[280 U.S. 387, 388] Messrs. Wm. A. Seifert and William Wallace Booth, both of Pittsburgh, Pa., for petitioner.
Mr. G. A. Youngquist, Asst. Atty. Gen., for respondent.
Mr. Justice HOLMES delivered the opinion of the Court.
This case raises the same questions as the preceding one, Clarke v. Haberle Crystal Springs Brewing Co., 280 U.S. 384 , 50 S. Ct. 155, but was decided the other way. Renziehausen v. Commissioner of Internal Revenue (C. C. A.) 31 F.(2d) 675. A writ of certiorari was granted by this Court on October 14, 1929. 280 U.S. 539 , 50 S. Ct. 17, 74 L. Ed. -.
The good will here concerned (treated as embracing trade-marks, trade brands and trade names) was that of a business of distilling and selling whisky, warehousing, and a wholesale liquor business. The Board of Tax Appeals adjudged a deficiency in the petitioner's income tax returns for 1918, 1919, 1920 and 1922. A deduction is [280 U.S. 387, 389] claimed by him, as in the other case, for exhaustion or obsolescence of the good will, under the Revenue Act of 1918 (Act of February 24, 1919) c. 18, 214(a)(8), 40 Stat. 1057, 1067, using the same words for individuals that are used in section 234 for corporations, and under the Revenue Act of 1921 (Act of November 23, 1921) c. 136, 214(a)(8), 42 Stat. 227, 240, using the same words again. What has been said in the Haberle Crystal Springs Brewing Co.'s Case is sufficient to dispose of this one, and here there is the additional fact that in 1919 the petitioner became aware that he could manufacture whisky for medicinal purposes and did so until the Willis-Campbell Act of November 23, 1921, c. 134, 42 Stat. 222, was passed and the petitioner failed to obtain a permit under it. The evidence does not seem to warrant an alternative claim under the Revenue Act of 1918, 214(a)(4), for losses incurred in business in 1919, even if otherwise it could be sustained.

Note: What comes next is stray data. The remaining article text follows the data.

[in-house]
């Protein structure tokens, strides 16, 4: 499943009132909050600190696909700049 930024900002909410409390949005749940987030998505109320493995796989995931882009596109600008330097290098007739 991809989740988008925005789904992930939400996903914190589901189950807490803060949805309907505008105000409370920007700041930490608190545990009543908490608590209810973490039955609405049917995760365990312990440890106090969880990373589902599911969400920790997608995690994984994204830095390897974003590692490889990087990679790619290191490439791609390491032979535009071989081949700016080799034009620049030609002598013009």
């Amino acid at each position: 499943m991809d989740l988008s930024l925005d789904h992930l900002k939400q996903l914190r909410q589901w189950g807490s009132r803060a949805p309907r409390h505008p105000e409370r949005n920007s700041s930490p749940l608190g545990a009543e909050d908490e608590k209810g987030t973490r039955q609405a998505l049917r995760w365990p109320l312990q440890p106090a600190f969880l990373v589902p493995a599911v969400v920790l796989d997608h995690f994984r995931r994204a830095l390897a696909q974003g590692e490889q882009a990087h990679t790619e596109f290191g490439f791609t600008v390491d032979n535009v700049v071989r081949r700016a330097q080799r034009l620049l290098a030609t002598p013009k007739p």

The only other question that seems to need mention is raised by an account headed 'Old Whiskey,' on the books of the Large Distilling Company, under which name the petitioner did the distilling business. At the close of each distilling season the whisky manufactured and not sold was charged to this account, matured and sold to the trade. The petitioner regarded this whisky as a personal investment, but the whole business was his, and we agree with the Circuit Court of Appeals that the whisky was clearly a part of the stock in trade, and therefore that he was not entitled to the more favorable rate allowed by the Act of November 23, 1921, c. 136, 206( a)(6), 42 Stat. 233, for taxes on capital gain, excluding stock in trade. The petitioner has no reason to complain of the allowance for obsolescence of the warehouses.
Mr. Justice McREYNOLDS and Mr. Justice STONE concur in the result.